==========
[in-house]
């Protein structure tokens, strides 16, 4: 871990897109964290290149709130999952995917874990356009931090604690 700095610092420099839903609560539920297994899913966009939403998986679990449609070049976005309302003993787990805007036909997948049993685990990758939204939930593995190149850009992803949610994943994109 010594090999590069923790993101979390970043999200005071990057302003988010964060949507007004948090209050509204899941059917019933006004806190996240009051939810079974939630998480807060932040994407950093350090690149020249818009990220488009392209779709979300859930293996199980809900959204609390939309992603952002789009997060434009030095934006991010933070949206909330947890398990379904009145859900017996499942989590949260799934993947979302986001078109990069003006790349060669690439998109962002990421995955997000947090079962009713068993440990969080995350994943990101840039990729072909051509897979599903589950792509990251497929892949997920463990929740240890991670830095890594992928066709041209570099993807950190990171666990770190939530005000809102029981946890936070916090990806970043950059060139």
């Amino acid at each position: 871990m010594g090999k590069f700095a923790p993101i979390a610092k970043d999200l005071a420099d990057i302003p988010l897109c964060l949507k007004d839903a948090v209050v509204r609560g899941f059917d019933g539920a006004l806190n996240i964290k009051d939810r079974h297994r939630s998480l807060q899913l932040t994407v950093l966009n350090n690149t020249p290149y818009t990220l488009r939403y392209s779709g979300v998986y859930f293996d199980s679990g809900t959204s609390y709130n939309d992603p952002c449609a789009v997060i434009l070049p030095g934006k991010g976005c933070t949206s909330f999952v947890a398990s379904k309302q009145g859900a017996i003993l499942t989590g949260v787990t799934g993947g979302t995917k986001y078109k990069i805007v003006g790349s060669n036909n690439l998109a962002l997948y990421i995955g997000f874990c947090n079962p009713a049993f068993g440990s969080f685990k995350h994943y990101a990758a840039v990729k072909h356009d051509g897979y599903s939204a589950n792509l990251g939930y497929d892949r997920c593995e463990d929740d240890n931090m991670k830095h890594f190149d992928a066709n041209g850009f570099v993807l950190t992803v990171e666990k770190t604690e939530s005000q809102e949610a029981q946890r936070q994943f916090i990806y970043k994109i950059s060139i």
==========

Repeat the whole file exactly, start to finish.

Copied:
[in-house]
């Protein structure tokens, strides 16, 4: 871990897109964290290149709130999952995917874990356009931090604690 700095610092420099839903609560539920297994899913966009939403998986679990449609070049976005309302003993787990805007036909997948049993685990990758939204939930593995190149850009992803949610994943994109 010594090999590069923790993101979390970043999200005071990057302003988010964060949507007004948090209050509204899941059917019933006004806190996240009051939810079974939630998480807060932040994407950093350090690149020249818009990220488009392209779709979300859930293996199980809900959204609390939309992603952002789009997060434009030095934006991010933070949206909330947890398990379904009145859900017996499942989590949260799934993947979302986001078109990069003006790349060669690439998109962002990421995955997000947090079962009713068993440990969080995350994943990101840039990729072909051509897979599903589950792509990251497929892949997920463990929740240890991670830095890594992928066709041209570099993807950190990171666990770190939530005000809102029981946890936070916090990806970043950059060139």
């Amino acid at each position: 871990m010594g090999k590069f700095a923790p993101i979390a610092k970043d999200l005071a420099d990057i302003p988010l897109c964060l949507k007004d839903a948090v209050v509204r609560g899941f059917d019933g539920a006004l806190n996240i964290k009051d939810r079974h297994r939630s998480l807060q899913l932040t994407v950093l966009n350090n690149t020249p290149y818009t990220l488009r939403y392209s779709g979300v998986y859930f293996d199980s679990g809900t959204s609390y709130n939309d992603p952002c449609a789009v997060i434009l070049p030095g934006k991010g976005c933070t949206s909330f999952v947890a398990s379904k309302q009145g859900a017996i003993l499942t989590g949260v787990t799934g993947g979302t995917k986001y078109k990069i805007v003006g790349s060669n036909n690439l998109a962002l997948y990421i995955g997000f874990c947090n079962p009713a049993f068993g440990s969080f685990k995350h994943y990101a990758a840039v990729k072909h356009d051509g897979y599903s939204a589950n792509l990251g939930y497929d892949r997920c593995e463990d929740d240890n931090m991670k830095h890594f190149d992928a066709n041209g850009f570099v993807l950190t992803v990171e666990k770190t604690e939530s005000q809102e949610a029981q946890r936070q994943f916090i990806y970043k994109i950059s060139i």